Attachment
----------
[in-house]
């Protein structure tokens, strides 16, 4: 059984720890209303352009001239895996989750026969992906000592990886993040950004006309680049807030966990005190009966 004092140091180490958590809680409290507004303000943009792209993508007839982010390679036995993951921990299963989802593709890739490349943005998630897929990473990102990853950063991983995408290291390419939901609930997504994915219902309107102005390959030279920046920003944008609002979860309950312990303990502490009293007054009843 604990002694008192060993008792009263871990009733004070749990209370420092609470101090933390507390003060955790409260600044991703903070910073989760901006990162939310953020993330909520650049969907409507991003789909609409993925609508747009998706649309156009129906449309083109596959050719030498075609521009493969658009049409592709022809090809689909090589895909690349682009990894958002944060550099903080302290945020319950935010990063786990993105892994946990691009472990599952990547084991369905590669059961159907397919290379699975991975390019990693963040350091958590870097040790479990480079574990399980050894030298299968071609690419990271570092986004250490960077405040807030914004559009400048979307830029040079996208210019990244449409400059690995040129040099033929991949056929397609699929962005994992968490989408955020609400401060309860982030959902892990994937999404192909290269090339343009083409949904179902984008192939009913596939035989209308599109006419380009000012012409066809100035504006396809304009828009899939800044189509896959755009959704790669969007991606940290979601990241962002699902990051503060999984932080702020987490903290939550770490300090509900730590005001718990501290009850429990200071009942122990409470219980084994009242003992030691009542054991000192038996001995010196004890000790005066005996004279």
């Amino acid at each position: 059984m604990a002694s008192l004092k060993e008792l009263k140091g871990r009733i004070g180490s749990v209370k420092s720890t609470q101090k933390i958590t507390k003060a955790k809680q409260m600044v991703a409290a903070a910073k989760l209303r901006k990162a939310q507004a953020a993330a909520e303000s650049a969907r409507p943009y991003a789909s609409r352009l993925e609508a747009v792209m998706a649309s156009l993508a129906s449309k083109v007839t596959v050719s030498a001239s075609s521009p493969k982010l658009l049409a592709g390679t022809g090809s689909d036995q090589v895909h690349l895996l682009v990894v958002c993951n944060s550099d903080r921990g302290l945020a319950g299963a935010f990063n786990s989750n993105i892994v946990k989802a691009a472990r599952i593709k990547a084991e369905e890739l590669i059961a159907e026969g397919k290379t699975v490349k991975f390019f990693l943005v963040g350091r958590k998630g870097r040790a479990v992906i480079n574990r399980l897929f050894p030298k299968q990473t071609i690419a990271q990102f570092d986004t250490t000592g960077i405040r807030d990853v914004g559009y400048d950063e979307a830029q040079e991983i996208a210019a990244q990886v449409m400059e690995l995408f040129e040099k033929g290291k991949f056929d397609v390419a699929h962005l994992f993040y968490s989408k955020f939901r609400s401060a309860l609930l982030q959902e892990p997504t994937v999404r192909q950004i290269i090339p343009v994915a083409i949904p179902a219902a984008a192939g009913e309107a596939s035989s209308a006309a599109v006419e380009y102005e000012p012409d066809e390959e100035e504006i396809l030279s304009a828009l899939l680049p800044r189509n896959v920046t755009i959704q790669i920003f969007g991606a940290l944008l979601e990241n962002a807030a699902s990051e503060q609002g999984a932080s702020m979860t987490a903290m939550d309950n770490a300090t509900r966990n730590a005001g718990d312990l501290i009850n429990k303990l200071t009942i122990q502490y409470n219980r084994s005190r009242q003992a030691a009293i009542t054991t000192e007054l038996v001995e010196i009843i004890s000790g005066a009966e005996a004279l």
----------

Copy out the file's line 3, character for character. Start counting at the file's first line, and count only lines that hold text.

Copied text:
């Amino acid at each position: 059984m604990a002694s008192l004092k060993e008792l009263k140091g871990r009733i004070g180490s749990v209370k420092s720890t609470q101090k933390i958590t507390k003060a955790k809680q409260m600044v991703a409290a903070a910073k989760l209303r901006k990162a939310q507004a953020a993330a909520e303000s650049a969907r409507p943009y991003a789909s609409r352009l993925e609508a747009v792209m998706a649309s156009l993508a129906s449309k083109v007839t596959v050719s030498a001239s075609s521009p493969k982010l658009l049409a592709g390679t022809g090809s689909d036995q090589v895909h690349l895996l682009v990894v958002c993951n944060s550099d903080r921990g302290l945020a319950g299963a935010f990063n786990s989750n993105i892994v946990k989802a691009a472990r599952i593709k990547a084991e369905e890739l590669i059961a159907e026969g397919k290379t699975v490349k991975f390019f990693l943005v963040g350091r958590k998630g870097r040790a479990v992906i480079n574990r399980l897929f050894p030298k299968q990473t071609i690419a990271q990102f570092d986004t250490t000592g960077i405040r807030d990853v914004g559009y400048d950063e979307a830029q040079e991983i996208a210019a990244q990886v449409m400059e690995l995408f040129e040099k033929g290291k991949f056929d397609v390419a699929h962005l994992f993040y968490s989408k955020f939901r609400s401060a309860l609930l982030q959902e892990p997504t994937v999404r192909q950004i290269i090339p343009v994915a083409i949904p179902a219902a984008a192939g009913e309107a596939s035989s209308a006309a599109v006419e380009y102005e000012p012409d066809e390959e100035e504006i396809l030279s304009a828009l899939l680049p800044r189509n896959v920046t755009i959704q790669i920003f969007g991606a940290l944008l979601e990241n962002a807030a699902s990051e503060q609002g999984a932080s702020m979860t987490a903290m939550d309950n770490a300090t509900r966990n730590a005001g718990d312990l501290i009850n429990k303990l200071t009942i122990q502490y409470n219980r084994s005190r009242q003992a030691a009293i009542t054991t000192e007054l038996v001995e010196i009843i004890s000790g005066a009966e005996a004279l």